Catch up with Louise

Thomas and Marissa, WC?S members and members of the National Representative Body (NRB), caught up with our Chief Executive, Louise Hunter, to find out what she’s been up to lately. 

 

What have been some of your favourite moments so far as Chief Exec?   

The best times have been connecting with members. Regretfully that hasn’t been very much because we haven’t been able to leave the house for such a long time. One particular memory was climbing Arthur’s Seat in Edinburgh as part of our Summer Programme. I got to meet some of the team I hadn’t met, but most importantly I walked with two of our 11 year old members who were so much fun to be with. I don’t think they knew each other at first, and both had different backgrounds, but they connected and chatted and were having fun, and talking about the next step in their journey which was going to high school.  

Another was when our NRB met with some politicians [at Care to Connect] during Care Experienced Week. That was a brilliant day. I’ve spent so much time in the job making sure that we have the right platform to influence, particularly as we recover from the pandemic and with The Promise underway, and making sure we still had a role to be able to influence key decision makers. It was lovely to be part of that, as I saw the NRB at their best. It was fun, and you made the politicians squirm a bit which is good! It was a really engaging session and it put Who Cares? Scotland back on the map as an organisation that needs to be listened to. 

 

Can you tell us a bit more about your family? 

I talk about my dog all the time because he’s the best! He’s called Archie, he’s a Westie. He’s the biggest Westie you’ll ever see in your life, and he’s 11. I got him when I was going through a tough time and it was the best decision I’ve made. He’s been with me through lots in my life. He’s my best friend. He’s pretty grumpy and hates other dogs. But he loves other people, and his favourite place in the world is the beach. 

The other love of my life is my son. He’s adopted – a member of Who Cares? Scotland – and he will come along to events. He’s 6 and a half, and we adopted him just before his 2nd birthday. He’s been with us for 5 years. I always knew I was going to adopt. The process was rightly pretty challenging. He’s got so much energy, he’s so fun, and he’s obsessed with football. He just loves life! He never does what he’s told but that’s fine. He asks lots about what’s going on. I’m really glad he’s got Who Cares? Scotland, as he’ll go through different things in his life around his identity, and he’ll want to reach out to other children who are adopted and other Care Experienced people. It’s important that he has an organisation fighting for his rights and hopefully Who Cares? Scotland will be in his school soon talking about care experience, as it’s important that he isn’t judged for it. I’m really pleased he has Who Cares? Scotland in his life.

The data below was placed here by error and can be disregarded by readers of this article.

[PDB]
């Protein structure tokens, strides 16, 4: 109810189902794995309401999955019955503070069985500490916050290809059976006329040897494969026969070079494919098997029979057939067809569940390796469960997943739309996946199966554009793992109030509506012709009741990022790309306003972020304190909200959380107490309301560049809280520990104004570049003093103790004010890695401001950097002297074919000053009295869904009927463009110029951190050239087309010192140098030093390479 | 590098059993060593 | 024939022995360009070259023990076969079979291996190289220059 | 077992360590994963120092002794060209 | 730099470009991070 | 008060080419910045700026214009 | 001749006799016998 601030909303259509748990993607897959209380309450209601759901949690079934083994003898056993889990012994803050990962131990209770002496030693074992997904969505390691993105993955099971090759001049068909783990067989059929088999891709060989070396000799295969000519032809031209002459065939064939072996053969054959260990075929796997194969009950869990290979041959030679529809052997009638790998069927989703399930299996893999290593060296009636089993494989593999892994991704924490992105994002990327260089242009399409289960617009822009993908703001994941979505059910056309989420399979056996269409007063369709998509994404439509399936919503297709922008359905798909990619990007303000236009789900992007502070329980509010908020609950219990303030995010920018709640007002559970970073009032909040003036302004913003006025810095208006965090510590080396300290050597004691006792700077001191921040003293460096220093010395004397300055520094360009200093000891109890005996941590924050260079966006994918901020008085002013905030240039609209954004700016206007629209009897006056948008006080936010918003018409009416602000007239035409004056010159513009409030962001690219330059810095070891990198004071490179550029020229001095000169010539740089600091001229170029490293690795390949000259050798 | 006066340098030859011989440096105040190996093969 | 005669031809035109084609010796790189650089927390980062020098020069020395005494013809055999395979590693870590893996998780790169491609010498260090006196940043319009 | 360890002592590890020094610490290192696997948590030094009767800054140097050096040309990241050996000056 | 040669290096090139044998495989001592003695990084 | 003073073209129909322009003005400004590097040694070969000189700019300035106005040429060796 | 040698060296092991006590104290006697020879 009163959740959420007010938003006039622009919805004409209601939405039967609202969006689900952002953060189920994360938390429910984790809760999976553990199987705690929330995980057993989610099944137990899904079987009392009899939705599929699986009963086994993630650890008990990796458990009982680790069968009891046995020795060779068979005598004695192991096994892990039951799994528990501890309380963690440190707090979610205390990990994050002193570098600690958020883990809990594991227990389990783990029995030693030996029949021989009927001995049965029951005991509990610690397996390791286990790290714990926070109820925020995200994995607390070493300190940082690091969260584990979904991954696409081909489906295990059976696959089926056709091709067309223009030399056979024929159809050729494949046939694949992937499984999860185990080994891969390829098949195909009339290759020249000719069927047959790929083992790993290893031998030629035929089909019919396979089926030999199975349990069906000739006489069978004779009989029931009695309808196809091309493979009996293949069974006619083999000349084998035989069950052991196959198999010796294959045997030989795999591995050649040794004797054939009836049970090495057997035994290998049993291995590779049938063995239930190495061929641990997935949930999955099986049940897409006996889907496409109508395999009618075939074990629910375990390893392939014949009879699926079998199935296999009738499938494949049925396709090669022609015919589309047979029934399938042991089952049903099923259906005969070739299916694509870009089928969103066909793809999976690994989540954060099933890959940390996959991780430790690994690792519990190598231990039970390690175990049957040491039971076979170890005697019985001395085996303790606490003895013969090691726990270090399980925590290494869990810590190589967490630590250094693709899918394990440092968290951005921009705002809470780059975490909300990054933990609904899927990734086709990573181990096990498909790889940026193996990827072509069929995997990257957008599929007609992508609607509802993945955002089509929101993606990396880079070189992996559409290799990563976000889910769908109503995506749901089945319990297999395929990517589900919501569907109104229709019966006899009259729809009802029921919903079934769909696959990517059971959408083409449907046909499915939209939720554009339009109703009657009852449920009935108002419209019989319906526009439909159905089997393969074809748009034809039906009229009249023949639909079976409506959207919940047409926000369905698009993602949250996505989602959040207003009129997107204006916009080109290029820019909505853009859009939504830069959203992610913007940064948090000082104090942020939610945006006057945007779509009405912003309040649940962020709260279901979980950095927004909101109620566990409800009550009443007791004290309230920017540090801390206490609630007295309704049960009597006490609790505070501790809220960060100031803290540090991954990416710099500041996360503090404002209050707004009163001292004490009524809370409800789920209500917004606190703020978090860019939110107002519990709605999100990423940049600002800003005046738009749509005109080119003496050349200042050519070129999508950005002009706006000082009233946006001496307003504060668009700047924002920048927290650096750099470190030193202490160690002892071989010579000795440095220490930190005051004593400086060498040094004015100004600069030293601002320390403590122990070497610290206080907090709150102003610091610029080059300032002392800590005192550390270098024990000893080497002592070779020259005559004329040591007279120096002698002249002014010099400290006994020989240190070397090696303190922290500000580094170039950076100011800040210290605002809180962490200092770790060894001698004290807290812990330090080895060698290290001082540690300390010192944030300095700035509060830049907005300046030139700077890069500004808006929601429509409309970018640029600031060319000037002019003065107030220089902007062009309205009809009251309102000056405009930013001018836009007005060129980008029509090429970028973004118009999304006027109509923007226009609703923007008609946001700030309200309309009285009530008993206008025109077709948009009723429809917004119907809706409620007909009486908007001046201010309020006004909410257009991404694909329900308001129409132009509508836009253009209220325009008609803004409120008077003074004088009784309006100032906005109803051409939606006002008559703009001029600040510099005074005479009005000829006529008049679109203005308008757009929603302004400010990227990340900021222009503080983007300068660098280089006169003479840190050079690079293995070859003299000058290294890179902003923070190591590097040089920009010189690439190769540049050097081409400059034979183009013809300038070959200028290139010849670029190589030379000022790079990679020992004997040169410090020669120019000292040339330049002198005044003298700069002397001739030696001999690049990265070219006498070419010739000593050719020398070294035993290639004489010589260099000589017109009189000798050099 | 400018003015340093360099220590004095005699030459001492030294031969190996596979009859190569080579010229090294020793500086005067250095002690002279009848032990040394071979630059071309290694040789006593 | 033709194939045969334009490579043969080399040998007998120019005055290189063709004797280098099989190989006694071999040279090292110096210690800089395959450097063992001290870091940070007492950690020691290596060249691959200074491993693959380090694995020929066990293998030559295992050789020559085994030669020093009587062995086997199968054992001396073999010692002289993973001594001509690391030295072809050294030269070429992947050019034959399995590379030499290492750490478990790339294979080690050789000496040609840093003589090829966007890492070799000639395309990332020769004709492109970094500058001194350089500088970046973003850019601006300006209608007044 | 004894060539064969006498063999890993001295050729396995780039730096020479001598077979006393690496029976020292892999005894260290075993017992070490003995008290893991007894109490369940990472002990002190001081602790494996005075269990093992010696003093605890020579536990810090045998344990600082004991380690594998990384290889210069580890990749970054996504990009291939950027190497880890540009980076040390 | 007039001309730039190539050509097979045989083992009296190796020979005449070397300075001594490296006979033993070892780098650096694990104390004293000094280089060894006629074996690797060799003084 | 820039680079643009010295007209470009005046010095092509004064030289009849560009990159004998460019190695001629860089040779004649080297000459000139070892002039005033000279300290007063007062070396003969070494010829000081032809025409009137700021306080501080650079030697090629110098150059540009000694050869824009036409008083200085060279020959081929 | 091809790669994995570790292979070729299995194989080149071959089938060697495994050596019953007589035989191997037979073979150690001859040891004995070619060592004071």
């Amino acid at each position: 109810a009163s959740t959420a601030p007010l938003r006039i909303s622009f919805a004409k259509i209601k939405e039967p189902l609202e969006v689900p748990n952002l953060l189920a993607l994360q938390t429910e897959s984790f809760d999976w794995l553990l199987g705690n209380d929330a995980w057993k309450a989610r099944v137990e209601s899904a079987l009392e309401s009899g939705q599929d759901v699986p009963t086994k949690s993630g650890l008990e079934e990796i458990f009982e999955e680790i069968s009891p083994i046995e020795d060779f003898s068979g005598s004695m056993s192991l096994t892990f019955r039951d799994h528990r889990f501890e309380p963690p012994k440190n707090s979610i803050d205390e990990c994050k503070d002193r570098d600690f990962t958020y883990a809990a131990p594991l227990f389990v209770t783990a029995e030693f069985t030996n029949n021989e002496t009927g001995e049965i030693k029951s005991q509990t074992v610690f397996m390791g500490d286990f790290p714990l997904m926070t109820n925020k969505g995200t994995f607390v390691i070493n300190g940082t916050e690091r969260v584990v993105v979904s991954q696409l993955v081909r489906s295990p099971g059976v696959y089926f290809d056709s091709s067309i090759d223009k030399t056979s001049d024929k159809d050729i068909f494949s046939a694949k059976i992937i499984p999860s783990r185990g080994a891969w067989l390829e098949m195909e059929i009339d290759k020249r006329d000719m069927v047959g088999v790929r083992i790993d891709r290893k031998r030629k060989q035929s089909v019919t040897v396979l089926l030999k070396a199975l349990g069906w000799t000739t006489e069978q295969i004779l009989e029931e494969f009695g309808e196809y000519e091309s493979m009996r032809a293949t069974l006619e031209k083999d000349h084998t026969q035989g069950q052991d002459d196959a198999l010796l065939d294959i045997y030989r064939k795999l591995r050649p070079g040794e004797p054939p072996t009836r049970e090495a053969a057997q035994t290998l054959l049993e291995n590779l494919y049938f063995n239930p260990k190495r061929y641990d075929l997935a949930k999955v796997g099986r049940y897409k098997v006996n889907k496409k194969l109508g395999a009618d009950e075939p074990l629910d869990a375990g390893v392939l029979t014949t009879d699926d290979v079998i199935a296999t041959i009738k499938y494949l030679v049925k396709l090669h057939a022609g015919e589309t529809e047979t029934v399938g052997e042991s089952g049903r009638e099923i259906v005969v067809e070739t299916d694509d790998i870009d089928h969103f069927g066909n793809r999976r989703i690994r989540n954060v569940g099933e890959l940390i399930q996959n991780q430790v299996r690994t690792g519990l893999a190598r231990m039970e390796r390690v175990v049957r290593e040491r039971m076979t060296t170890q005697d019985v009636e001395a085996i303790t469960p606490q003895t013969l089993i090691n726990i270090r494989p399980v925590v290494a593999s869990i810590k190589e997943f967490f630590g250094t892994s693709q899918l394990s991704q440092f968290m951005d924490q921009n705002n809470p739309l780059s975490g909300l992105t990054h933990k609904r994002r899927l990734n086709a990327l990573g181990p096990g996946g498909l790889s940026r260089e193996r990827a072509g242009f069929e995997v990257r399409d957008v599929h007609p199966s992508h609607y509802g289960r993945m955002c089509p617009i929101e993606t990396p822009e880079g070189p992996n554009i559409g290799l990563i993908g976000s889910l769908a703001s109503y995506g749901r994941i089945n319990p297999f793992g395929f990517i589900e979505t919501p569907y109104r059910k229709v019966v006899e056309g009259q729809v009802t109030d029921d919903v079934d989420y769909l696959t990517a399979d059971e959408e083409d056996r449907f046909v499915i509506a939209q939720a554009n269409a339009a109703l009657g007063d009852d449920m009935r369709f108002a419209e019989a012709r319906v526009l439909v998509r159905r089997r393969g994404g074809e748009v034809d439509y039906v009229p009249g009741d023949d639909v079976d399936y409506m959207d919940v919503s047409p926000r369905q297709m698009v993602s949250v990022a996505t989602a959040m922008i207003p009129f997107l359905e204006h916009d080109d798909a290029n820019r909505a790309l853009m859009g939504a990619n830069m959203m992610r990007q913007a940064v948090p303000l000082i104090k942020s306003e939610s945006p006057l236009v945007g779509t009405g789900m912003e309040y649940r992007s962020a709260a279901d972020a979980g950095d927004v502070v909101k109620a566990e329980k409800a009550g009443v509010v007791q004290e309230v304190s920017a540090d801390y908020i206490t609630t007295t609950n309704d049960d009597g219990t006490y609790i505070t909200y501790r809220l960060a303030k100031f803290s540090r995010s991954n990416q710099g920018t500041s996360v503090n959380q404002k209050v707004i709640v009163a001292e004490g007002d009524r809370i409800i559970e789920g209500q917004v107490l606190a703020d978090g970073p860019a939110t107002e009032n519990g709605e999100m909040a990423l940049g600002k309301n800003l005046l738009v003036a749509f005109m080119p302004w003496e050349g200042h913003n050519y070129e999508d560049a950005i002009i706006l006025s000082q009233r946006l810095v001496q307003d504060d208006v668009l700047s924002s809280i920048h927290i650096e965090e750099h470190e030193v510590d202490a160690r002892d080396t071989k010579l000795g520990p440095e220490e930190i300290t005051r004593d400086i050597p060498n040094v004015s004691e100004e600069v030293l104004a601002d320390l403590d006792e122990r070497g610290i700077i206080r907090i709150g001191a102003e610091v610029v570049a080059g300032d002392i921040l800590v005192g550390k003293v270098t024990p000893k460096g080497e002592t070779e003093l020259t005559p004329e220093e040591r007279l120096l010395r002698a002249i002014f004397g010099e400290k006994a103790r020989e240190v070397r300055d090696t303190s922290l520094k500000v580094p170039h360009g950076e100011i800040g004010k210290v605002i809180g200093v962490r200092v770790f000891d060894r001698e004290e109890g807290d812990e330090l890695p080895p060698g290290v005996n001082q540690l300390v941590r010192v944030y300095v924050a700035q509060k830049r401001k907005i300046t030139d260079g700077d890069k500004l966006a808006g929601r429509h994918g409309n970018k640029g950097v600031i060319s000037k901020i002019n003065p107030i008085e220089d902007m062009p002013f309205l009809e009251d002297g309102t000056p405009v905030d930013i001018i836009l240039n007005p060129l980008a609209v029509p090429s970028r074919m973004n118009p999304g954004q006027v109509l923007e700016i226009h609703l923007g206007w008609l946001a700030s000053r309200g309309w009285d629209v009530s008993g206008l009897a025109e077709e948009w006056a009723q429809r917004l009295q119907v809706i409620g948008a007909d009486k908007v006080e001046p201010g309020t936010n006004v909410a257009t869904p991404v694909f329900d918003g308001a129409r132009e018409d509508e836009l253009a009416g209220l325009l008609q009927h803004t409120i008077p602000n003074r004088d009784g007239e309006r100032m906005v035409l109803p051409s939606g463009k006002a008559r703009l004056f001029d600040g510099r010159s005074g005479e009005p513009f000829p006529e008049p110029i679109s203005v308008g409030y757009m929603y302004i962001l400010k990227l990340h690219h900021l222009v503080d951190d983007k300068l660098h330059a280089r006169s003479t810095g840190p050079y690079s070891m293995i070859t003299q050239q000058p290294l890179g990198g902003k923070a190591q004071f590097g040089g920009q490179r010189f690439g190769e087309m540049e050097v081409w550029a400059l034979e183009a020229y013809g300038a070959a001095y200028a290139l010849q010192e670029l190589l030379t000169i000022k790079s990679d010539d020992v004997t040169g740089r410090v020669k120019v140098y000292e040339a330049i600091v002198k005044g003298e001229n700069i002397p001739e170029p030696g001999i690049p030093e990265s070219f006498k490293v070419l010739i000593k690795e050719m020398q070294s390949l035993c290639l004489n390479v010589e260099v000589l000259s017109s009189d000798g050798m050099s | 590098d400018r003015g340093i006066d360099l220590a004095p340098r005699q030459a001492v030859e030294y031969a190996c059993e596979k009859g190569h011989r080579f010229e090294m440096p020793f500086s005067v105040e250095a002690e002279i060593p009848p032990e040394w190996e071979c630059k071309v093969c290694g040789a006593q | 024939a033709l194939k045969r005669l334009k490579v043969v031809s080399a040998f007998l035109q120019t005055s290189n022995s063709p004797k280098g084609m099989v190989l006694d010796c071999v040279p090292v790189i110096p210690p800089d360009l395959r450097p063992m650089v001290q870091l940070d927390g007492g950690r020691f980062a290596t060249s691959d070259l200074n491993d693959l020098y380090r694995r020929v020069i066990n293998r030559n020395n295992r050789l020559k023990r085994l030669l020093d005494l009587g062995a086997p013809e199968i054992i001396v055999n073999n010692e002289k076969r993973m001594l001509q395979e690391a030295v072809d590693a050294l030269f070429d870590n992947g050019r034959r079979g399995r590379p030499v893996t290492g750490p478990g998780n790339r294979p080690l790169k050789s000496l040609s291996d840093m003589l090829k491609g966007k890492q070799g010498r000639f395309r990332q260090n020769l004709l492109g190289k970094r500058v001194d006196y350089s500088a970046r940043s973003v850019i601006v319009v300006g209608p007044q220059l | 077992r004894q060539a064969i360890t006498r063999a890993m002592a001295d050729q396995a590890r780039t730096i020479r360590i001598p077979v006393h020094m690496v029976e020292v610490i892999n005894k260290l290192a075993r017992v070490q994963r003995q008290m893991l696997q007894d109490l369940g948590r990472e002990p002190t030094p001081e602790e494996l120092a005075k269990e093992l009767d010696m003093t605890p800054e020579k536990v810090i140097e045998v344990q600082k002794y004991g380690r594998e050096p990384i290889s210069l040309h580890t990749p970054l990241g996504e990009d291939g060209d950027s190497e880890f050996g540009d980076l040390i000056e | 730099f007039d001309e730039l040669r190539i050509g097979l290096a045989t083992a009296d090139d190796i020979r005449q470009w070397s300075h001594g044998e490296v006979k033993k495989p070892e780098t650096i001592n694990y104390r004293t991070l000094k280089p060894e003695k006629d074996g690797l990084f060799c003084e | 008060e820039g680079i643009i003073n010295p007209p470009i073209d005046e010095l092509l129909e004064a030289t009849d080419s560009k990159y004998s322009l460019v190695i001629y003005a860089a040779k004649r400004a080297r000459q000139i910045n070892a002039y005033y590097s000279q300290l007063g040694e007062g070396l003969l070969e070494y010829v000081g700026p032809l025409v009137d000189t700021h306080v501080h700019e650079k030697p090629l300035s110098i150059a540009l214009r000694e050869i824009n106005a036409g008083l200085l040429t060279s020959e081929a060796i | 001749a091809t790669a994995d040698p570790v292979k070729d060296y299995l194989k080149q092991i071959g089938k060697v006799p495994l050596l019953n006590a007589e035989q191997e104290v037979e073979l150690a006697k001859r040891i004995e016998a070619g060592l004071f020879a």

What’s happening for Who Cares? Scotland at the moment? 

Loads, and that’s the challenge! There’s so much going on.  

In March, we spoke candidly to STV about The Promise, and we’re now working closely with them so that we understand what’s meant by delivering The Promise. We hear from our members that The Promise is good, but it doesn’t go far enough and isn’t happening quickly enough. Almost all of our work is making sure that happens.  

We know there’s a postcode lottery on services due to how contracts are written, so there’s a lot of work being done to influence that. We’re also trying to influence policy, particularly around making sure that there’s supports available as young people leave care, as care leavers are unfortunately no longer entitled to some supports. We need to be there for them, so we’re trying to work out what that offer is and push the government to invest in that. 

What’s exciting, which we hear from members and staff, is that Development Officers are starting to be able to run groups and activities again and lead out Champions Boards. We see these opportunities as being the route to our members, ensuring that they get what they need from Who Cares? Scotland. We’ve just won a couple big contracts to bring in new Development Officers, and with the new local government elections, we’re trying to push into them to get investment in local areas. We’re really focused on hearing what our members want locally, as well as nationally.  

 

Do you have any questions for the NRB? 

I would like to ask, what can we do to improve things for our members and our NRB moving forward? 

Thomas: I’d like more opportunities to spend time with members. I feel there’s not been enough of that due to COVID. I’d like to meet with more members and enjoy my time with them, because I feel that’s the best way to understand what they need from us and Who Cares? Scotland. 

Marissa: I would agree. It’s been my favourite part representing members, especially through our Annual Participation Programme, but it would be good to have more informal opportunities to engage with them and find out their views often.  

With thanks to Scottish Local Authorities, funding partners and donors who make our work possible.